Digital Images are made up of pixels (Photo courtesy of pixelkids.org)

Well as it turns out the importance of megapixels really comes into play only if you are printing your digital images. You see all websites and computer screens display images at a very low resolution. An average image that you see on your computer screen is only made up of a couple hundred thousand pixels.

Wait? only a couple hundred thousand pixels to show an image on a screen? Yes, that’s what I said, so if you’re the type of shooter that mostly displays their images on a digital device such as a computer, tv, ipod, or digital photo frame and doesn’t do a lot of printing of images, then getting a high megapixel camera will most-likely be a waste of money for you!

Even if you’re the type of shooter that prints every image they take you still probably don’t need all of those megapixels. An 8×10 printed image actually only contains about 7.2 million pixels, so even if you’d like to blow up that cute picture you took of your dog to an 8×10 you would still only need an 8 megapixel camera!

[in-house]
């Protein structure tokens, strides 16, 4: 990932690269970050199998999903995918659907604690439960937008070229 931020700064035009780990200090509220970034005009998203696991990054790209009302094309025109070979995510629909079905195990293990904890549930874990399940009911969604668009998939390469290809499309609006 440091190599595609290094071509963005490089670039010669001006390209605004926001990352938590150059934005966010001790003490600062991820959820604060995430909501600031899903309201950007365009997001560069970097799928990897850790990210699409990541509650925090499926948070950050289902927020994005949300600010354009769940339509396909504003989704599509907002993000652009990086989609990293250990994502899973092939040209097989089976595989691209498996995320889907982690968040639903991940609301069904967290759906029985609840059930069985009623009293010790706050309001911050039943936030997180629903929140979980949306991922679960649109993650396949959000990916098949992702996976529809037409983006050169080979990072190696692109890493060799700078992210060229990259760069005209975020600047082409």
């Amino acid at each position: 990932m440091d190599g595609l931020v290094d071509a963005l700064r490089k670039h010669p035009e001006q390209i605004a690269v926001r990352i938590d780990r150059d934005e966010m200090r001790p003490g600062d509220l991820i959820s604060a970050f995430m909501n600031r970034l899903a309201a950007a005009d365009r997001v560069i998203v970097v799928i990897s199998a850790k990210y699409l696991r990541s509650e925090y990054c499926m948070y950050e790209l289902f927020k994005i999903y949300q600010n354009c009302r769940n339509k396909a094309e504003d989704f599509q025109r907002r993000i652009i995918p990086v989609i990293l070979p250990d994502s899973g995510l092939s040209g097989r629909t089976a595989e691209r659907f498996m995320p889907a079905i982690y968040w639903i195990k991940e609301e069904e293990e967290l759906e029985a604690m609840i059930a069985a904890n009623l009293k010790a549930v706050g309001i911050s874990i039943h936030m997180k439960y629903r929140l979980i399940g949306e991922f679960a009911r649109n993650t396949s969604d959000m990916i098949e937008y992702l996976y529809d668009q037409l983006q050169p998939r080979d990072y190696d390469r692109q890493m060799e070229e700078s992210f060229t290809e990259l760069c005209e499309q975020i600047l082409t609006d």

Then why is everyone so obsessed with megapixels? It’s just one of those industry numbers that everyone has heard of so they want you to think more megapixels = better images = buy this camera! Now if you’re looking to print larger photos such as 11×14, 16×20 or even posters, than sure go out and buy that 10, 12, or 14 megapixel camera, but if you’re only printing smaller photos or not printing at all and only sharing online then you can save yourself quite a bit of money when buying a new camera.

What else should you look for when buying a new digital camera? One feature that I highly recommend is optical zoom. Be careful not to confuse this with digital zoom. What is optical zoom? Optical zoom means that when using the zoom function to get closer to your subject the lens actually moves and that is what makes the image appear larger.

This is different from digital zoom, which is when the computer in your camera does the zooming in order to make your subject larger. This can cause your photos to be less sharp and will reduce the resolution of the photo.